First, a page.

"Comment on the NYCC M&W Joint Plan, Chapter 5, sec 155 to 160, id34

Option 1: "Support an indigenous supply of potash from one location only."

Comment: This misunderstands how the life of mines develop over time, they become 'exhausted', ie it becomes more and more difficult for a mine to remain economically viable when it has a single minehead access point and the extractable ore has to be won from greater and greater distances from the mine shaft bottom. In the case of Boulby there is proposed new investment but that may only extend it's life by 1 to 2 decades, from my understanding. With this option there would be a real future risk of a situation arising where there is no extraction of this vital and strategic mineral in this country and a set of policies in place where there is no means of allowing it from where it is viable to mine it.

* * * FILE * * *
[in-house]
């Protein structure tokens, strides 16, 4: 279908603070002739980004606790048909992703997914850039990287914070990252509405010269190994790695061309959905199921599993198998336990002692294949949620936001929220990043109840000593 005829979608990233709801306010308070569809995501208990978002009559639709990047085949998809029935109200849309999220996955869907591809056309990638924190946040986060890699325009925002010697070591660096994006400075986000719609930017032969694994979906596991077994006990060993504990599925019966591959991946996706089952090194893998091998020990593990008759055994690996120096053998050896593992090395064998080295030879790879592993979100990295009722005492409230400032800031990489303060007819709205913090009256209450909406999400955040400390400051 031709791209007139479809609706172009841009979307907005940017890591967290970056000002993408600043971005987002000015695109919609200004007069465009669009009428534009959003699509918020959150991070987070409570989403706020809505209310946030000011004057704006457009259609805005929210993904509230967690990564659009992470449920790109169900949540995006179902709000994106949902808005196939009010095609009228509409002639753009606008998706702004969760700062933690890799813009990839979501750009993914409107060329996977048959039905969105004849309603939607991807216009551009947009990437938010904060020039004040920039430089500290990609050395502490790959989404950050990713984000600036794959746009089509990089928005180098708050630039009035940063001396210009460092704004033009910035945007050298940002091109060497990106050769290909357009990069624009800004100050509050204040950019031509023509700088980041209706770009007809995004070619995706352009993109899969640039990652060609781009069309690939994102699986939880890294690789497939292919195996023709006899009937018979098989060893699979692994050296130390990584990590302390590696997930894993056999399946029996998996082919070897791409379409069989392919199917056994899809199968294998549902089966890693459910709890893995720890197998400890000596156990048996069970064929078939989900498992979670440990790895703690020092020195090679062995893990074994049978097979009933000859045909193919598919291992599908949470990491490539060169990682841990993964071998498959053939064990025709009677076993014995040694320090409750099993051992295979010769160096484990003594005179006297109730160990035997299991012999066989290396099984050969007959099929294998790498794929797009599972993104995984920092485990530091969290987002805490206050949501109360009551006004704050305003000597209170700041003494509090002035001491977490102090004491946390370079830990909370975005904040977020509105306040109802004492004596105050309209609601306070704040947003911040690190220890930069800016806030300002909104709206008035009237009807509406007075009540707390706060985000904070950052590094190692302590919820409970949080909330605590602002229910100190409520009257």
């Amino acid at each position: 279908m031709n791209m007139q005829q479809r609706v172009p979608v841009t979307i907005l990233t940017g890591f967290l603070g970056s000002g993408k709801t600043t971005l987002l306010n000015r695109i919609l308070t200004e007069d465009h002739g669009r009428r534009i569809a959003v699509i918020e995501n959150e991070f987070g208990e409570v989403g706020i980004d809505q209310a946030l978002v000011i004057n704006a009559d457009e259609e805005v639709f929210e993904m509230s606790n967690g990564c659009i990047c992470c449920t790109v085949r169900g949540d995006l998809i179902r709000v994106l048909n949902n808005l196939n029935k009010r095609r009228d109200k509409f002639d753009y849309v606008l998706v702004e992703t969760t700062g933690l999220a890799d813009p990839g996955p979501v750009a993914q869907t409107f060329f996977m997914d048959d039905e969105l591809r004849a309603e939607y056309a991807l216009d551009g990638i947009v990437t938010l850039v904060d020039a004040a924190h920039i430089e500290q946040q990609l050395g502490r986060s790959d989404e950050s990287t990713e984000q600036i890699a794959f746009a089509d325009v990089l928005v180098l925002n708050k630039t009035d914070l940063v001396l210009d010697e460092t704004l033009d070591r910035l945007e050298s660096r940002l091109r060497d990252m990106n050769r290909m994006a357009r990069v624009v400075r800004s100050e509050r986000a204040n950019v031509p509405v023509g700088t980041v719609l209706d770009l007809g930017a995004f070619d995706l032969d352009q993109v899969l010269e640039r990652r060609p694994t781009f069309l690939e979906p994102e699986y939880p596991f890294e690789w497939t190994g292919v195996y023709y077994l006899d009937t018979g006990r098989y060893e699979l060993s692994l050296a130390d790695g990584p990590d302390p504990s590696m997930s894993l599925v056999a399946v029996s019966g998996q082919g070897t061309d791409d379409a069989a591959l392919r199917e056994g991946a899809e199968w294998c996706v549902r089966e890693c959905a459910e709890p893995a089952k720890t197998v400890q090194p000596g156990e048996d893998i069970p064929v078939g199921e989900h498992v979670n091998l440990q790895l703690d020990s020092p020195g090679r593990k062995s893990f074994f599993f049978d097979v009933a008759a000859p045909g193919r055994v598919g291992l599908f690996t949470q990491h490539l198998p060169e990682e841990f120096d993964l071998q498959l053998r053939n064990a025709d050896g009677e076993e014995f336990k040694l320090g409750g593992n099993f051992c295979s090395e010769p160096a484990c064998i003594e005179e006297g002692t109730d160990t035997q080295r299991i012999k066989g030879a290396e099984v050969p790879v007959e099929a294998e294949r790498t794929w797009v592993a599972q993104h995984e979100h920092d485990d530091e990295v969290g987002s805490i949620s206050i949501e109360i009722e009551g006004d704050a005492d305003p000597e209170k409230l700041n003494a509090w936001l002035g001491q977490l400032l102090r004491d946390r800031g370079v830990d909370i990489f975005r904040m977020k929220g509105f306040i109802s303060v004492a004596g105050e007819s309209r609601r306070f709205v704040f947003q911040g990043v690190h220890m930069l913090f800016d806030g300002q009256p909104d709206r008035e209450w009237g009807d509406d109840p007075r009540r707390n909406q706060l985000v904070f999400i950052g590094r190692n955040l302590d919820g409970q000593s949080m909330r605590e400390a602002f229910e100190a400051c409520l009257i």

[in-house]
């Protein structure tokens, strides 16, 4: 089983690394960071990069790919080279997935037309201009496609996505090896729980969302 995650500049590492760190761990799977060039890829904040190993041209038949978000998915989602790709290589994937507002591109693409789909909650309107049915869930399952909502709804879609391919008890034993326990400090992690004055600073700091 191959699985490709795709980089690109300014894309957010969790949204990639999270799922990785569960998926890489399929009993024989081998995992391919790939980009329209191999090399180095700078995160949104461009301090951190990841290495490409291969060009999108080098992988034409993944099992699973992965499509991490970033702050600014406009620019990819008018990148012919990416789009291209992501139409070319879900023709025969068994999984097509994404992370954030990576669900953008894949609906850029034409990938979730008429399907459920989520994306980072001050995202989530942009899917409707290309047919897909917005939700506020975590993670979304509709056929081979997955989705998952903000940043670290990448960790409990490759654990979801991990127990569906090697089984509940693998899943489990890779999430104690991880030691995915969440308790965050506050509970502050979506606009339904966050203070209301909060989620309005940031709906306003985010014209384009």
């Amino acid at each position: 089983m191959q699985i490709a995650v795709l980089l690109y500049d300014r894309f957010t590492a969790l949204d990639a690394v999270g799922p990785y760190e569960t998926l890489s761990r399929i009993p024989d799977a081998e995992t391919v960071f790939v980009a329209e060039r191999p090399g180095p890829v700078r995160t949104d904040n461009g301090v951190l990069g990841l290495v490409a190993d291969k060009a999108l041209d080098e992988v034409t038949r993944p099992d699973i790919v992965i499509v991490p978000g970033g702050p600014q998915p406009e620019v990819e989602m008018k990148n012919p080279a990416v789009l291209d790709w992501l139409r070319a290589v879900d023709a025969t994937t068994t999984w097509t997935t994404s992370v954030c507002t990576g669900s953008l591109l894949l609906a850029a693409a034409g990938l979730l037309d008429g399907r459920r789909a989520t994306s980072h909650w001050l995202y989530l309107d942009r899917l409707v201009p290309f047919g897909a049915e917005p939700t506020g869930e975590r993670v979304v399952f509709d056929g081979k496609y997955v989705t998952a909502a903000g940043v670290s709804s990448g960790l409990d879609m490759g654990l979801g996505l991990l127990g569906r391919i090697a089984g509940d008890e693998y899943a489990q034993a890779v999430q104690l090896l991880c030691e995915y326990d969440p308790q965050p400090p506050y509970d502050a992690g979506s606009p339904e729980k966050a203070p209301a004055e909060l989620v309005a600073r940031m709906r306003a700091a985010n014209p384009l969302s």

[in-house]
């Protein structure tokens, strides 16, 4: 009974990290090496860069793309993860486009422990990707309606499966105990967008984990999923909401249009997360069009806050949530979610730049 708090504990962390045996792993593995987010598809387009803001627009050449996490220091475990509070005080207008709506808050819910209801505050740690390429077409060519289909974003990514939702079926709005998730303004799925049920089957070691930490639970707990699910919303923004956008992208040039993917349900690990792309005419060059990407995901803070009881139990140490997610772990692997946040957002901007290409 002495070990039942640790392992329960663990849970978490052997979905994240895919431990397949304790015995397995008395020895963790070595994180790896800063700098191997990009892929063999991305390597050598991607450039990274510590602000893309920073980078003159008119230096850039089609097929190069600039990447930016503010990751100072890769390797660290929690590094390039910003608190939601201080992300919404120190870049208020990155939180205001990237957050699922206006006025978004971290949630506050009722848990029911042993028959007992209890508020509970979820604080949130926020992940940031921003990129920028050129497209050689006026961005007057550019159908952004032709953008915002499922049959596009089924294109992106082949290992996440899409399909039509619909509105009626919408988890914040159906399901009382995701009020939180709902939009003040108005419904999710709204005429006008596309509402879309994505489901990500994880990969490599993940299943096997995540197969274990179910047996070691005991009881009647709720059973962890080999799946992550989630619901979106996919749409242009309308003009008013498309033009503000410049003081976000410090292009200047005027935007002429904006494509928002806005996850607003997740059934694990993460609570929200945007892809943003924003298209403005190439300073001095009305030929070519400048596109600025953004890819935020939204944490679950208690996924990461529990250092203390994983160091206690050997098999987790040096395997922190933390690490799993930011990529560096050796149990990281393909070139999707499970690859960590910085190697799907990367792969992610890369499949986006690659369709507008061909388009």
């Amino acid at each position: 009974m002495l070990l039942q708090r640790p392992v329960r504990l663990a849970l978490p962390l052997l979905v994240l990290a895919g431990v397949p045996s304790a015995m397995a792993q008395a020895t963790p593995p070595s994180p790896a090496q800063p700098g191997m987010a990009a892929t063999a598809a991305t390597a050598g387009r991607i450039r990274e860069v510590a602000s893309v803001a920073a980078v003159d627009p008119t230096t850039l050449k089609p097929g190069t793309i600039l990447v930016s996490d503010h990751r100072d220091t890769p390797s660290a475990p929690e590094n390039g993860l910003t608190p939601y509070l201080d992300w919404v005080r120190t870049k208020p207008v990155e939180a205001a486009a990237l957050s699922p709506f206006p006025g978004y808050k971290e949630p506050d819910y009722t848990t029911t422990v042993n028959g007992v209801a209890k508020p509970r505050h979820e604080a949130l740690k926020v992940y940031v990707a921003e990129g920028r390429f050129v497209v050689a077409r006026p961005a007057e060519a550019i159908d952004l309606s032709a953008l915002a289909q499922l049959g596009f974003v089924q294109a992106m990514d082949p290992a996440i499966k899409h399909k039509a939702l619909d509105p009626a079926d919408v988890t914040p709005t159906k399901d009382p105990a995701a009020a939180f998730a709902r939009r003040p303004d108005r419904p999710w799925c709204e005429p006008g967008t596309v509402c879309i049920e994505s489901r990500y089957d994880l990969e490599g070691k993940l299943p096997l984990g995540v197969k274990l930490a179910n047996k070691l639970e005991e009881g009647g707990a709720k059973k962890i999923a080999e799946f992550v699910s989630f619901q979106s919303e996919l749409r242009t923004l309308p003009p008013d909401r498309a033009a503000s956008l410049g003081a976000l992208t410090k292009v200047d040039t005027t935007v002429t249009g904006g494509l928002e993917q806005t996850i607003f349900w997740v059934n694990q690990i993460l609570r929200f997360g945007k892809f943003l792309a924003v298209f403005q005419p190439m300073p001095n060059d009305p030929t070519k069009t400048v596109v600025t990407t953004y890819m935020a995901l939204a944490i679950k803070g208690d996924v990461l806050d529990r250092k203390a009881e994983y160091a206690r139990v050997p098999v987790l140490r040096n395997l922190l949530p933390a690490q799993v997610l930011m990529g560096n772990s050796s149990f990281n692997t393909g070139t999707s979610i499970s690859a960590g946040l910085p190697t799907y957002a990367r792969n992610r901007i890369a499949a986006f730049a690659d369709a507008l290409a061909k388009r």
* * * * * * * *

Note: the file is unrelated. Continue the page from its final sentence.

Option 2: "Support the principle of multiple sources of potash supply from within the Plan area.

Comment: This would not only provide the possibility of "economic benefits" but many other social and environmental benefits could arise from careful application of funding to the area of the local wealth created from mineral extraction. It would also allow a much higher degree of certainty of continuity of supply of potash.

Option 3: "Support new locations for potash extraction outside of the North York Moors National Park only."